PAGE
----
Located at the core of the NW Himalayan synataxis (Figure 4), Nanga Parbat and related peaks like Haramosh define a dramatic topographic massif (Figure 1). There are a number of geological and geophysical feature within Nanga Parbat that serve to define it as a "metamorphic massif" as well (a structurally coherent exposure of high-grade gneisses) (Figure 5). Active and young faults around the Nanga Parbat-Haramosh Massif expose old Indian-plate gneisses 500 Ma and 1850 Ma in age, but these gneisses have undergone and are undergoing an episode of reworking; by this we mean pervasive deformation, young metamorphism and melting, widespread fluid flow, rapid and pronounced exhumation by erosion (not normal faulting), and sculpting of the crust into spectacular, steep topography. Within the core of the massif, there is a bull's-eye coincidence between the massifŐs most extreme topography and high-temperature granulite-grade migmatites, a young and active antiformal pop-up structure, young 1-2 Ma granitoids, abundant seismicity with sharp bottom and lateral cut-offs, pronounced hydrothermal activity, steep near-surface thermal gradients, and rapid denudation documented across a wide range of timescales.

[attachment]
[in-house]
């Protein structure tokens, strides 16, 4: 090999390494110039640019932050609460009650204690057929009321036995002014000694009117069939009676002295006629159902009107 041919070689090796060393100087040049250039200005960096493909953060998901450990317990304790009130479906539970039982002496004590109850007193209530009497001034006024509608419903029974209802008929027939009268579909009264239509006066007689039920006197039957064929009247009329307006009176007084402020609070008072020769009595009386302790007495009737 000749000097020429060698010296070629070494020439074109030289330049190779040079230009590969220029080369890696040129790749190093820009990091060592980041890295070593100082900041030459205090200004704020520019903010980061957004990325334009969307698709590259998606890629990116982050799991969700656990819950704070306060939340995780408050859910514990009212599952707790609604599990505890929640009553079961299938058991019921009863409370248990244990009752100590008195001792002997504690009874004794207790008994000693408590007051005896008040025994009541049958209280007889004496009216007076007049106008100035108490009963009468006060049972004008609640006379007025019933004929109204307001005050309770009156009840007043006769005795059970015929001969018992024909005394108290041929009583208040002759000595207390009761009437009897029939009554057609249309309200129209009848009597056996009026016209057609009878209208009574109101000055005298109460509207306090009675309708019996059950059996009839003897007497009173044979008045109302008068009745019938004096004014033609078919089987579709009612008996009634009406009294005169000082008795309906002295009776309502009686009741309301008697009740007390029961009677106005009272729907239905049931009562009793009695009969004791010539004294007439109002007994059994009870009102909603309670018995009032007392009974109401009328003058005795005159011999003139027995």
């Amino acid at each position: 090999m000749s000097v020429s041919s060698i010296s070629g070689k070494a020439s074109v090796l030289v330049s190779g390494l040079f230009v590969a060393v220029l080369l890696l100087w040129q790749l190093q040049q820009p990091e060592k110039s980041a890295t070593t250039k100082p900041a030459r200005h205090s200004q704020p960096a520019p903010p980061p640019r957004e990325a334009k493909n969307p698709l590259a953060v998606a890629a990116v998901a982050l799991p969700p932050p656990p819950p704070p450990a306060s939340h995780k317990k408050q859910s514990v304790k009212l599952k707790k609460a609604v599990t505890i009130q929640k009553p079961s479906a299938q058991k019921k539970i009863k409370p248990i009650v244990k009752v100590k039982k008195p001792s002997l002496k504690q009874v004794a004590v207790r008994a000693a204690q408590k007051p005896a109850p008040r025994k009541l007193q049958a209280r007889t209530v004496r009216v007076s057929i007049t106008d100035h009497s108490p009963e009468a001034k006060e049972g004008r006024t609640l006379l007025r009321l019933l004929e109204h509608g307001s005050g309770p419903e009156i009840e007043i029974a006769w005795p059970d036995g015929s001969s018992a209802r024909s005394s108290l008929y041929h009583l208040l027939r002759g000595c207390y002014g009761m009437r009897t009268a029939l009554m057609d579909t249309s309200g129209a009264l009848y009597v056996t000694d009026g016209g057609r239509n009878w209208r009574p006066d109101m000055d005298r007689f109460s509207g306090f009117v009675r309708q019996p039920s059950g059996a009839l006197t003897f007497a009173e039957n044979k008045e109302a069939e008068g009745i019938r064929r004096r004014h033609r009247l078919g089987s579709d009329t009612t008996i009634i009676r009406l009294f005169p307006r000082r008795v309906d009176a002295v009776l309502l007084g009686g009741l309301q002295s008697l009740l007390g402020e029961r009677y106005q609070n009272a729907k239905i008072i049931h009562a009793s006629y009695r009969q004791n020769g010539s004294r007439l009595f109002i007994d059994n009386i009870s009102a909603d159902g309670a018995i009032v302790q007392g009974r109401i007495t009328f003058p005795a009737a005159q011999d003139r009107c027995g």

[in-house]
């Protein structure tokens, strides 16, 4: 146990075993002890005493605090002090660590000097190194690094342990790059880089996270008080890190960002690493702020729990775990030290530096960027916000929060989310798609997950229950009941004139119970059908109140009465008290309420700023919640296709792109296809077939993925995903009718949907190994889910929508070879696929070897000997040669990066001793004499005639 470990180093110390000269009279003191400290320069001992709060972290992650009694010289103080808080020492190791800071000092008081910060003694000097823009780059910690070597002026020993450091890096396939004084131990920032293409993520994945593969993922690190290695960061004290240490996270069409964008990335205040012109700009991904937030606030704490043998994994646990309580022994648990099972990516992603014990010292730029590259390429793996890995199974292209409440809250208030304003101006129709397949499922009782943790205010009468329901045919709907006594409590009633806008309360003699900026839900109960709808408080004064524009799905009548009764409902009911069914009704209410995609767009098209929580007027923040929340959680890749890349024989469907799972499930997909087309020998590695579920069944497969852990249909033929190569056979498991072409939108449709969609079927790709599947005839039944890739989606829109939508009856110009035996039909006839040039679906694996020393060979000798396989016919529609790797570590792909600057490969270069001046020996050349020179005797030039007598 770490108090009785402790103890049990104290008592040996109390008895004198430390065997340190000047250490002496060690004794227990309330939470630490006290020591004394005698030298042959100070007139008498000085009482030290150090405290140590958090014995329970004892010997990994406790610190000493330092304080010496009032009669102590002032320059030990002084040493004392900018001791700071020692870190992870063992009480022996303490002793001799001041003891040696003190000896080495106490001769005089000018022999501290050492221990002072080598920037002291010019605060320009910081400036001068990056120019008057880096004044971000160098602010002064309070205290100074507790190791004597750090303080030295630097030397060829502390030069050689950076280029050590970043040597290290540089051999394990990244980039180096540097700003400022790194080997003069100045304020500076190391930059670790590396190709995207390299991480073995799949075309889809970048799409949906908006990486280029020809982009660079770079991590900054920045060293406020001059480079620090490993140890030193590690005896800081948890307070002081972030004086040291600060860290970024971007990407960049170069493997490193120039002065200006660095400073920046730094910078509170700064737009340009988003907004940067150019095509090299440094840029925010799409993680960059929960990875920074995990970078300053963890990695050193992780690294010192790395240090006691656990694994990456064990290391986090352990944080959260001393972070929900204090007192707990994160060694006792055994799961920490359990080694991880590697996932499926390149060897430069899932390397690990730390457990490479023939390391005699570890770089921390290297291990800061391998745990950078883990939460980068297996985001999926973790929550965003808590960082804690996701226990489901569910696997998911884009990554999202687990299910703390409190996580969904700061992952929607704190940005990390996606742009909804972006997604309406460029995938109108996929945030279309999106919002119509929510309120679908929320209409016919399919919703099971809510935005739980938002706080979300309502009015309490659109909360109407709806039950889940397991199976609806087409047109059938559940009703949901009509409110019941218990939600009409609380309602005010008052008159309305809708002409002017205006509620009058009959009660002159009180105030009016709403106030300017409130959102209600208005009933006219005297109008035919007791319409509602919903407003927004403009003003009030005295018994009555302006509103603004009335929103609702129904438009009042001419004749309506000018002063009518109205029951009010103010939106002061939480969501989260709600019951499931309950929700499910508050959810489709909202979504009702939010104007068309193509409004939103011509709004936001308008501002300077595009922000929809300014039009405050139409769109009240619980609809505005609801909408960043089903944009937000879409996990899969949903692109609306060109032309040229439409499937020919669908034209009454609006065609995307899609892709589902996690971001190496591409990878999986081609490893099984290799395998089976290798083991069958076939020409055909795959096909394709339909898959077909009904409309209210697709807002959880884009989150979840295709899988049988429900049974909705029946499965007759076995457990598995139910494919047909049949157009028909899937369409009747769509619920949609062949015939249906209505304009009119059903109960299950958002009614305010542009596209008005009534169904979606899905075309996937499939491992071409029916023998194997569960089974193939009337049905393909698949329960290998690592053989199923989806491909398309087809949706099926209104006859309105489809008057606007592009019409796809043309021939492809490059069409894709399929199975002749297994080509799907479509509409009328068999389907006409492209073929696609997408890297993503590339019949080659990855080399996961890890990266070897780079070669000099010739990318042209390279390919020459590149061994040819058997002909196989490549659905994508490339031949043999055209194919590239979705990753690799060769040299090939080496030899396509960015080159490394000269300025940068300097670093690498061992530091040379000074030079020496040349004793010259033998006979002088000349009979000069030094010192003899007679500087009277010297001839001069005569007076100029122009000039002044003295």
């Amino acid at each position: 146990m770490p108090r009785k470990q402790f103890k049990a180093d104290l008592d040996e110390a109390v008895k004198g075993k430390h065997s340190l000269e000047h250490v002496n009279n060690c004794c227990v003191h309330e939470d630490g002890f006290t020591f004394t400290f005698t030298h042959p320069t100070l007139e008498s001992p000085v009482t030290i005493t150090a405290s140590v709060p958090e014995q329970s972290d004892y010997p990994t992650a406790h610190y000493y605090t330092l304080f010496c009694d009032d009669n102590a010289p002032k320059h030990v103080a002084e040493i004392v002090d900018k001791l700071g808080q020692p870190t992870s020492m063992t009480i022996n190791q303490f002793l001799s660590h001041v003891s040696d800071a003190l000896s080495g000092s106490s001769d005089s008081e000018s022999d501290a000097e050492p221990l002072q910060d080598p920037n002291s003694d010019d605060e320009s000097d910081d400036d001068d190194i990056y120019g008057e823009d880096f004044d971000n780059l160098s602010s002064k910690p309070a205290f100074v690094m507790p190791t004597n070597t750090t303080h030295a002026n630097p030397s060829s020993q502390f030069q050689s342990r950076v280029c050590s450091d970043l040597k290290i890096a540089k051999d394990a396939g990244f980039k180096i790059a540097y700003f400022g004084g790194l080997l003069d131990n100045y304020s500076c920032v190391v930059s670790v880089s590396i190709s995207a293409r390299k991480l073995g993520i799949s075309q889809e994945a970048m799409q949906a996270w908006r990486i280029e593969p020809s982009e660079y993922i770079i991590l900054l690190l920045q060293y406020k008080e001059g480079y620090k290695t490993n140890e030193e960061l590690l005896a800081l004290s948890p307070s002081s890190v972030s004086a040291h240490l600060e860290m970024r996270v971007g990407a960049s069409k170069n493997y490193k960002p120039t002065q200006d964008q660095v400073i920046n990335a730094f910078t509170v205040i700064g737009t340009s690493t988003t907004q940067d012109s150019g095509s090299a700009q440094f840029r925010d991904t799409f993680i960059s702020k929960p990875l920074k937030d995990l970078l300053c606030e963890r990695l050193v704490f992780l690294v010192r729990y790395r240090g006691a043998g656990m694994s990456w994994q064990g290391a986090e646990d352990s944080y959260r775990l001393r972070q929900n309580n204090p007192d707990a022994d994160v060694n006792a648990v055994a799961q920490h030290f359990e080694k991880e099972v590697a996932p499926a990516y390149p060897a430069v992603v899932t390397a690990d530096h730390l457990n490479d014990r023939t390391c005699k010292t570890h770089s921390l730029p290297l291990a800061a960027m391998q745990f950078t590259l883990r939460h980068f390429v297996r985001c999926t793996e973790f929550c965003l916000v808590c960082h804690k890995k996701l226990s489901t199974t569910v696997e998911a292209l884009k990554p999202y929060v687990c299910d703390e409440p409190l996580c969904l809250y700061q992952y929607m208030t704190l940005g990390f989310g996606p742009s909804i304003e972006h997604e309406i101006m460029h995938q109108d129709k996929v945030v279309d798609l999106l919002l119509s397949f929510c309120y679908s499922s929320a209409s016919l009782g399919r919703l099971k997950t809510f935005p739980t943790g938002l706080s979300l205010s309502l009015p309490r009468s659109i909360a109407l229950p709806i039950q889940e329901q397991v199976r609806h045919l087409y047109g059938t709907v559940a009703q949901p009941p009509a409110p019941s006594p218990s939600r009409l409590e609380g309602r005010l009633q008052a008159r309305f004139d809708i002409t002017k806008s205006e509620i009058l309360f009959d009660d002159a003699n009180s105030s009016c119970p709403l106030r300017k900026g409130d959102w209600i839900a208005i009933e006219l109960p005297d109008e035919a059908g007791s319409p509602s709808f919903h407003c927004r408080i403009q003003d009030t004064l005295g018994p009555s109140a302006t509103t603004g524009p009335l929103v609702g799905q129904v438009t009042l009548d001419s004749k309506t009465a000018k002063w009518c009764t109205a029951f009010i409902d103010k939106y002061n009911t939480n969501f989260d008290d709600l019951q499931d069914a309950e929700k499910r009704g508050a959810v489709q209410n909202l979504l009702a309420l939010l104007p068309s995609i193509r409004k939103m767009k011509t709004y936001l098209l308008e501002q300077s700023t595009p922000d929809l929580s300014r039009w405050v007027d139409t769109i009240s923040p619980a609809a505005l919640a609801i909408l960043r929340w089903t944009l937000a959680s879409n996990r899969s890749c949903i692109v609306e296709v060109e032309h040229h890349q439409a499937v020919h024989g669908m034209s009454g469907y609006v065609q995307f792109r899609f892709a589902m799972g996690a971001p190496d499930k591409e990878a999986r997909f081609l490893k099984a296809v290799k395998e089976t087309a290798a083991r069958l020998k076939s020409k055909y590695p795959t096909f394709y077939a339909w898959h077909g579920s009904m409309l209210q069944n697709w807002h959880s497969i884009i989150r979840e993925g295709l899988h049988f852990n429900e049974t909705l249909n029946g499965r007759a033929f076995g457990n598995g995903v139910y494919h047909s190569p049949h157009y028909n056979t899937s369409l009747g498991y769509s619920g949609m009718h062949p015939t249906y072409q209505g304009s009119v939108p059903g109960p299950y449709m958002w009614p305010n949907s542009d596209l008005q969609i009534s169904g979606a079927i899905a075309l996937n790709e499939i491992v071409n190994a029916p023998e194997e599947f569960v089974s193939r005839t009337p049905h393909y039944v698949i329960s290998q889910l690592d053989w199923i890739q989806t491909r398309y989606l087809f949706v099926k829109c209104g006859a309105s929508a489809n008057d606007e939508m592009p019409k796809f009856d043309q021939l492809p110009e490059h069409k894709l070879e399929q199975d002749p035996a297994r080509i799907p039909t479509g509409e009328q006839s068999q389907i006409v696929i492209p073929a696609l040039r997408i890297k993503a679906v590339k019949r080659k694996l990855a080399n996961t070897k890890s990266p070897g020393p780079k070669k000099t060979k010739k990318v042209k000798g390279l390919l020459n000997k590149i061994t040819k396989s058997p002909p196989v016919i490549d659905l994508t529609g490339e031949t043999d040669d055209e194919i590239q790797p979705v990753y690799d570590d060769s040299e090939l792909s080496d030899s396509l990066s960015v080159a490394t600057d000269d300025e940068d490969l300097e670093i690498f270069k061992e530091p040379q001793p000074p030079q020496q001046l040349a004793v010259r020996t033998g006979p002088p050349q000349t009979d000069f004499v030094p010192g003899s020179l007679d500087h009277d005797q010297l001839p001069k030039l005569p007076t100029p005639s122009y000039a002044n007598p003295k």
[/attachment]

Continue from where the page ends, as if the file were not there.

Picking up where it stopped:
Several lines of evidence that apply over a great range of time scales all converge on an exhumation rate of about 4-5 mm/yr for Nanga Parbat over the past 3 million years. These estimates include direct, short-term measurements of sediment flux, fluid-inclusion measurements to determine P-T conditions together with biotite dating, and metamorphic pressure-temperature estimates together with U-Pb zircon dating.
Here are some figures that summarize these data (click on the thumbnails to open them). Beware: a few are quite large.
Probably the first thing we should note about the aneurysm model is that its name, while colorful, is jargon. More properly, we should say that the model involves erosional, thermal, and mechanical coupling. Hmmm. That's not much better.
But it is descriptive of the key elements in the model. What we're proposing is that a warm crust that is being subjected to orogenic stresses will fail at its weakest points, and one such point can be provided by a deep topographic divot like a big river valley, for both thermal and mechanical reasons (Figure 10). If such failure occurs, this can be amplified by feedbacks involving advection of hot rock, due to thermal thinning of the strong upper layer in the crust. This will in turn further localize and enhance deformation as regional strain is diverted into the weakening zone.